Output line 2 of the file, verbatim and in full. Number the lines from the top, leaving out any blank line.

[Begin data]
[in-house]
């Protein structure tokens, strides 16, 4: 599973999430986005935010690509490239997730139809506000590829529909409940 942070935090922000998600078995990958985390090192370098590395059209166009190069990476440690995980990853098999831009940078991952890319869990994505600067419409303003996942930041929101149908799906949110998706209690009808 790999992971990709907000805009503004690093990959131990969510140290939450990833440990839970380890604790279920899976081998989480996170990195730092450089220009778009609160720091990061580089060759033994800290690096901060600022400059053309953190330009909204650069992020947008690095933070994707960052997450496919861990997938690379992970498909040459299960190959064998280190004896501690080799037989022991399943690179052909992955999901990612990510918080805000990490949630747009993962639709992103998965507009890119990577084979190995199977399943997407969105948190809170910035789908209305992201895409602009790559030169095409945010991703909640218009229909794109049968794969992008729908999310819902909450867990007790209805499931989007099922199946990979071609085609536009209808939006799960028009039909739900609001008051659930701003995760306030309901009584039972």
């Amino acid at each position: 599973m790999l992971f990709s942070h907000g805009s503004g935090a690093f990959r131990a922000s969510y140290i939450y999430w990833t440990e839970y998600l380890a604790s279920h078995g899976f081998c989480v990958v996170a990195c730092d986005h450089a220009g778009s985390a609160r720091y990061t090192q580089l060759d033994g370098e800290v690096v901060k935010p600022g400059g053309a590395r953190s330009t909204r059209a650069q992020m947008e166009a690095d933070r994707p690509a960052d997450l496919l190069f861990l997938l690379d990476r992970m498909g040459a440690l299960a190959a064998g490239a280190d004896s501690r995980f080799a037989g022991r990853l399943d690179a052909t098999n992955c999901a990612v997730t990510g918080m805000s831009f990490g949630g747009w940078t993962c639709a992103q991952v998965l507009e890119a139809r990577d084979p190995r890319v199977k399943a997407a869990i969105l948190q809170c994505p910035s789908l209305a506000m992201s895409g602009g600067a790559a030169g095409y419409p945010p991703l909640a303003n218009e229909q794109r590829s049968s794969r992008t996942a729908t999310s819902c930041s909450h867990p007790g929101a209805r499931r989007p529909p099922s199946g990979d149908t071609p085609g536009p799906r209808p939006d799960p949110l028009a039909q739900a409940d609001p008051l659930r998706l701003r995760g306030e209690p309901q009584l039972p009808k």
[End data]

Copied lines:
């Protein structure tokens, strides 16, 4: 599973999430986005935010690509490239997730139809506000590829529909409940 942070935090922000998600078995990958985390090192370098590395059209166009190069990476440690995980990853098999831009940078991952890319869990994505600067419409303003996942930041929101149908799906949110998706209690009808 790999992971990709907000805009503004690093990959131990969510140290939450990833440990839970380890604790279920899976081998989480996170990195730092450089220009778009609160720091990061580089060759033994800290690096901060600022400059053309953190330009909204650069992020947008690095933070994707960052997450496919861990997938690379992970498909040459299960190959064998280190004896501690080799037989022991399943690179052909992955999901990612990510918080805000990490949630747009993962639709992103998965507009890119990577084979190995199977399943997407969105948190809170910035789908209305992201895409602009790559030169095409945010991703909640218009229909794109049968794969992008729908999310819902909450867990007790209805499931989007099922199946990979071609085609536009209808939006799960028009039909739900609001008051659930701003995760306030309901009584039972």